BUDHI GANGA Hydropower Project in Limbo

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BUDHI GANGA Hydropower Project in Limbo

The government handed over the Budhi Ganga Hydropower Project in 2012 to the Department of Electricity Development after a private developer failed to build the project. Nine years later, the 20 MW hydropower project’s fate is still uncertain. What went wrong?

Budhi Ganga Hydropower Project, located in Achham district on the Budhi Ganga River, was first identified as a peaking run-of-river hydroelectric project in 1996. Its feasibility study was completed in 1997. This project aimed to supply 20 MW of reliable power to the national grid. The power generated by the 20 MW project was set to be evacuated to the Lamki Substation, Kailali through a 96 km 132 kV transmission line.

The feasibility study estimated the total cost to be at USD 50.64 million with a three year construction time frame.

After completing the study, a private company was awarded the license initially.  However, the then Ministry of Energy provided the license to the Department of Electricity Development (DOED) in 2012 after the private developer failed to construct the project.

The government not only granted the license to the department but also arranged for the financial resources required to develop the project.

The government had roped in Kuwait Fund to finance USD 18 million and Saudi Development Fund to chip in USD 20 million. The government had pledged to bear the remaining cost of the project from its internal sources.

However, the DOED has not completed a detailed study of the project even after nearly a decade of getting the license from the government and completing financial closure.

The design of the project is yet to be finalised while it’s still awaiting the approval of the environmental impact assessment (EIA) report.

As the developer has not come up with a timeline for the project development and generation of electricity, its fate is still uncertain.

DOED has even faced questions as to why it took the initiative to develop hydropower projects when its responsibility is to issue permits and facilitate the private sector to build hydroelectric projects and transmission lines.

The government officials had argued that the execution of the project would help in utilising the employees of DOED and enhance their capacity.

While the idea itself was not bad, experts have called for some serious soul-searching to find out what went wrong. This could offer lessons to the government and other agencies working in the hydropower sector on what makes a project uncertain, what needs to be done to make sure that other projects do not meet a similar fate and what policy reforms in the hydropower sector are needed.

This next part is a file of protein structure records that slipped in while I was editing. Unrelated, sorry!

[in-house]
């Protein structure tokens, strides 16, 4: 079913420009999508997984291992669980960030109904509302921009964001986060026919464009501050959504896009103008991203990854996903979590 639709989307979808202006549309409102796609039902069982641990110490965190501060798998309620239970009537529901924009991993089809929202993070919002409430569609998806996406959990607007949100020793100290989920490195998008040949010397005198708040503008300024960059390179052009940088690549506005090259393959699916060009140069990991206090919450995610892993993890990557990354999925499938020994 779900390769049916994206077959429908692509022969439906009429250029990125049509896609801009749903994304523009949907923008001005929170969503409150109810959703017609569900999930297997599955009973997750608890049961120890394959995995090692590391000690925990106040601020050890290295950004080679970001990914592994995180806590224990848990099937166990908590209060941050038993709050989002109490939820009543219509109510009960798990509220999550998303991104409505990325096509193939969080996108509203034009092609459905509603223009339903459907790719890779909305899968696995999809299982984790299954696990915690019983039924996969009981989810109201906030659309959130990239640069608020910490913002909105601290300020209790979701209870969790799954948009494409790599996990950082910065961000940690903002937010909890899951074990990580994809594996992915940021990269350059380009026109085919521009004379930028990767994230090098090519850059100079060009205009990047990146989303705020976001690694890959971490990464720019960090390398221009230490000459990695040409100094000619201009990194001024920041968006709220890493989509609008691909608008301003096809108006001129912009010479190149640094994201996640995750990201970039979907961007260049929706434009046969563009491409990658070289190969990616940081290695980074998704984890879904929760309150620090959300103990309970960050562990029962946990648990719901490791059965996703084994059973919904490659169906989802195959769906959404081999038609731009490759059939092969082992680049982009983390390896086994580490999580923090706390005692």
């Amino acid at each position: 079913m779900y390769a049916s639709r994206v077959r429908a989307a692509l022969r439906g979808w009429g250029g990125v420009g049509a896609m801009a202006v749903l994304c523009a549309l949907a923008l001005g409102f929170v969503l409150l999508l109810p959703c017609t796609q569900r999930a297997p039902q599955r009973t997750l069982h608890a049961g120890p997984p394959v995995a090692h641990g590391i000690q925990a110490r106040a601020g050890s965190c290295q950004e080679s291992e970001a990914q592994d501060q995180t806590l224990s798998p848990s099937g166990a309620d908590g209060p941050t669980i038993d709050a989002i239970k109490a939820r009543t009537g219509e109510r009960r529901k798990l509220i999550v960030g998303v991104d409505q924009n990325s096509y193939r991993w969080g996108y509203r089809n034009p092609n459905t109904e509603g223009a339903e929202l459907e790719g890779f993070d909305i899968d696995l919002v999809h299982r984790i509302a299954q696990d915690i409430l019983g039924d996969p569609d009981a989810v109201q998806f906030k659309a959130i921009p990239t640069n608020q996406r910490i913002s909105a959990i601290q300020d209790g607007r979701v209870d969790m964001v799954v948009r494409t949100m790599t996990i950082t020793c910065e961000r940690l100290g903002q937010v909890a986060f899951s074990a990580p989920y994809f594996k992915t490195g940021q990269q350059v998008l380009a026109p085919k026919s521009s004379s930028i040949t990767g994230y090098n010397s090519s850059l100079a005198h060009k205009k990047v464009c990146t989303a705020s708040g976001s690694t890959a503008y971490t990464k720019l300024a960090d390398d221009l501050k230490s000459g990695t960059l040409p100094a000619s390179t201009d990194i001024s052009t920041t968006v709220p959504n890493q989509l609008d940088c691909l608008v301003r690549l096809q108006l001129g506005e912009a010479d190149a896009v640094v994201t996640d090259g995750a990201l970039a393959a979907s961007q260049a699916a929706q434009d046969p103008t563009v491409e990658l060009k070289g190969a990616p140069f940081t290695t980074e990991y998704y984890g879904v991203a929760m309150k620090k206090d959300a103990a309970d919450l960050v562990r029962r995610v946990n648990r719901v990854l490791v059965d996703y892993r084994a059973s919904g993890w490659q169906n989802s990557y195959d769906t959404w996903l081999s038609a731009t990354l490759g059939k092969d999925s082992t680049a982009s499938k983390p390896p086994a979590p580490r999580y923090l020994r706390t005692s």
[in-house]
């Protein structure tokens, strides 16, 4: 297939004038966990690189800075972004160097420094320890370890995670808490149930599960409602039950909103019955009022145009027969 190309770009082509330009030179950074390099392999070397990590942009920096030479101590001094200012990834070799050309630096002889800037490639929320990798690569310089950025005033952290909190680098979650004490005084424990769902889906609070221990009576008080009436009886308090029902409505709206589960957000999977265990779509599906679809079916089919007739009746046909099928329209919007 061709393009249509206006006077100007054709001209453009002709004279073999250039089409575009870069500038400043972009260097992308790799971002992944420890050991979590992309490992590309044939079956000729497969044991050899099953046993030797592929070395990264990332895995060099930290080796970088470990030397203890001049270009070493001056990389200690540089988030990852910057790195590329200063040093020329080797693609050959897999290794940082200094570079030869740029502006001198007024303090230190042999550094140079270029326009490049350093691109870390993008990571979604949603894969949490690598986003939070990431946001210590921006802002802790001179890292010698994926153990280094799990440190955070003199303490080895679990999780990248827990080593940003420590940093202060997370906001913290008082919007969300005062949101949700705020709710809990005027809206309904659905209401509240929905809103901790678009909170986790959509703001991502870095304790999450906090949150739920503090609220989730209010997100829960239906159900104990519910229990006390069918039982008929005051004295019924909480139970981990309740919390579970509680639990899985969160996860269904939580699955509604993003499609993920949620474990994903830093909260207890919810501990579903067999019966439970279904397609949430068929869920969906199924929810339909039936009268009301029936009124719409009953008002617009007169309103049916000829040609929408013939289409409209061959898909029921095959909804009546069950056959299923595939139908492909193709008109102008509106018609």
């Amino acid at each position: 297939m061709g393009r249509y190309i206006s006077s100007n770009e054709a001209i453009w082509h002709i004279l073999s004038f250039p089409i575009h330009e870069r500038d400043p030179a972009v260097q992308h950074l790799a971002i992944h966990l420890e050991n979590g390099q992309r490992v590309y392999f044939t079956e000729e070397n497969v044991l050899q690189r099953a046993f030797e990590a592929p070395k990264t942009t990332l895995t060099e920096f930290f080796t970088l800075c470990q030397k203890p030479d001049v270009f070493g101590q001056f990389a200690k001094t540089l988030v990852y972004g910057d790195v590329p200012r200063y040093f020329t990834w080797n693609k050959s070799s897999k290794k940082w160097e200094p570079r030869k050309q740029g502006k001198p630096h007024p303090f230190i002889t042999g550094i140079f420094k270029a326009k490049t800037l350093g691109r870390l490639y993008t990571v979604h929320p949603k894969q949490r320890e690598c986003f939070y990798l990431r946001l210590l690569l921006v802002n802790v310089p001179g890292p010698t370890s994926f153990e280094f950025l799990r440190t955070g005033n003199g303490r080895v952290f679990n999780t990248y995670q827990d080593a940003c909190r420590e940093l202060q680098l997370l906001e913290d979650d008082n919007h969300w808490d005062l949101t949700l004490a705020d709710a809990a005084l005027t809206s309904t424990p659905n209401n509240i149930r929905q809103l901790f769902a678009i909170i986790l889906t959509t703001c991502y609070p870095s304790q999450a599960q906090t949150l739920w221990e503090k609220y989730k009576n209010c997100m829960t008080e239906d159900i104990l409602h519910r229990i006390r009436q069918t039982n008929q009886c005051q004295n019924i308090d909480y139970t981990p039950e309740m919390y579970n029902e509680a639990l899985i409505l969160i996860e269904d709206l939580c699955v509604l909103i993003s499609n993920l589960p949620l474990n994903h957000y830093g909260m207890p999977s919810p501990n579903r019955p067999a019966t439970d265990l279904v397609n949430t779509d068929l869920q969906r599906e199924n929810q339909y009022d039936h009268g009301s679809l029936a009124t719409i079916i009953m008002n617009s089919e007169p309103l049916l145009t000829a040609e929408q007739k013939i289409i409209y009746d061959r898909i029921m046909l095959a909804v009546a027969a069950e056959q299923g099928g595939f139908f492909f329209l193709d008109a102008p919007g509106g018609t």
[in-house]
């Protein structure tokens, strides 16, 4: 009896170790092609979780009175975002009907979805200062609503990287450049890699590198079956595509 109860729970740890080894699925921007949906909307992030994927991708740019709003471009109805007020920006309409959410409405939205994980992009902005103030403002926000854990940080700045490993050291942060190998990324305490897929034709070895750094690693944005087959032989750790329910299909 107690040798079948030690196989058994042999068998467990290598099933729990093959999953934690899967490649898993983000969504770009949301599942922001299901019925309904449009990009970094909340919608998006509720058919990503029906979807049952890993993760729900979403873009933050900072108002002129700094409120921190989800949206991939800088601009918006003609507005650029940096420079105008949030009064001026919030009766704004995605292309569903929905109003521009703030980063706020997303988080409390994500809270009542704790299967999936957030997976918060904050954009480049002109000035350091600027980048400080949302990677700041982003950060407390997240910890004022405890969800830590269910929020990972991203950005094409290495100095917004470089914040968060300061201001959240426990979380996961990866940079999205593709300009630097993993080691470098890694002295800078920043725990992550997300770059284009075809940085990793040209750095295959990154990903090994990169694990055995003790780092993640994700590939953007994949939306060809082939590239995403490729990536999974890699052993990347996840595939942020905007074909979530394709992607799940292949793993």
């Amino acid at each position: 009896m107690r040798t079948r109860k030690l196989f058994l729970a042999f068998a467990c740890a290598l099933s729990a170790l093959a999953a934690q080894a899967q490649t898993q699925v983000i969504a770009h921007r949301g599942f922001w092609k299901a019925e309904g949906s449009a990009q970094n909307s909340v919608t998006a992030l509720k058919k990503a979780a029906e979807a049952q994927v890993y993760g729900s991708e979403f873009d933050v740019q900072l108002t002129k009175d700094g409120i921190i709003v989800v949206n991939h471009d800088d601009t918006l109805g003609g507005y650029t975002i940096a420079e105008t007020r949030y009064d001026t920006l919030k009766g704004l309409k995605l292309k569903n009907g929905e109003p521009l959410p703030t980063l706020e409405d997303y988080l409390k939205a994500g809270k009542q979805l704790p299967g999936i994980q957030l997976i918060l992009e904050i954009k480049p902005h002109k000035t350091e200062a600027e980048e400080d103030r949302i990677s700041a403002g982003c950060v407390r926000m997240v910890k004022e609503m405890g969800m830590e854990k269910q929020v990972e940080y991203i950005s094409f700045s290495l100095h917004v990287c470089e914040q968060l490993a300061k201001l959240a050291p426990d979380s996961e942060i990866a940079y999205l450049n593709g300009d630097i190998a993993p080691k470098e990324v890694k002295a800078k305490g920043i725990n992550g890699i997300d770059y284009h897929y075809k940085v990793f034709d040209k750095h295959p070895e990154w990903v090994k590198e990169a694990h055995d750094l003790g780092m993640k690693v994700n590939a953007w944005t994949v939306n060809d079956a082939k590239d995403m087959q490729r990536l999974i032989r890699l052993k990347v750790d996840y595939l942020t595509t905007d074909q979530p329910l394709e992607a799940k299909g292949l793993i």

Why was DOED given the responsibility of building the hydroelectric project while the government-owned Nepal Electricity Authority has been doing similar work? This is the question that the government has not been able to answer yet. If the private sector has been successfully developing such projects, the government should look at something else.

The role of project execution undertaken by DOED, which regulates as well as facilitates private sector participation in the power sector, raises concerns about its intentions.  

Each government agency has its own responsibilities. There is no reason for all agencies to get involved in project execution. Some analysts in the market link the current unhealthy competition to undue benefit during the project implementation.

Lately, other government-owned companies like Employees Provident Fund and Nepal Telecom have also entered the fray to develop hydropower projects.

While DOED has been enforcing rules and regulations to other promoters and developers, it has failed to implement its own project for years. Private sector developers complain that the department has not been following the same rules and regulations that it has been enforcing on other promoters and developers.

If this delay came from a private sector developer, DOED would have already scrapped the license and handed it over to another player. Delay to start the project even years after the financial closure either demonstrates the government agency’s failure or an act of gross negligence.  

DOED’s inability to start implementation of the 20 MW project whose feasibility study has already been completed, also comes at a time when private and public companies are developing numerous big projects.  

It is unfortunate that the agency responsible for issuing licenses to other promoters to develop hydropower projects, to regulate them and create an environment to attract domestic and foreign investment in the power sector has become so incapable itself.

The long delay has also increased the cost of the project. Though there is no exact figure of cost escalation, project officials agree that the delay would have significantly raised project expenditure.

Ultimately, who should be made responsible for millions of rupees in losses due to the government’s delay in executing the hydropower project? Budhi Ganga looks like a technically viable project. A hydropower project in the Sudurpaschim province is also expected to help in achieving balanced development.

But, it’s naive to think that the current management will successfully build the project.

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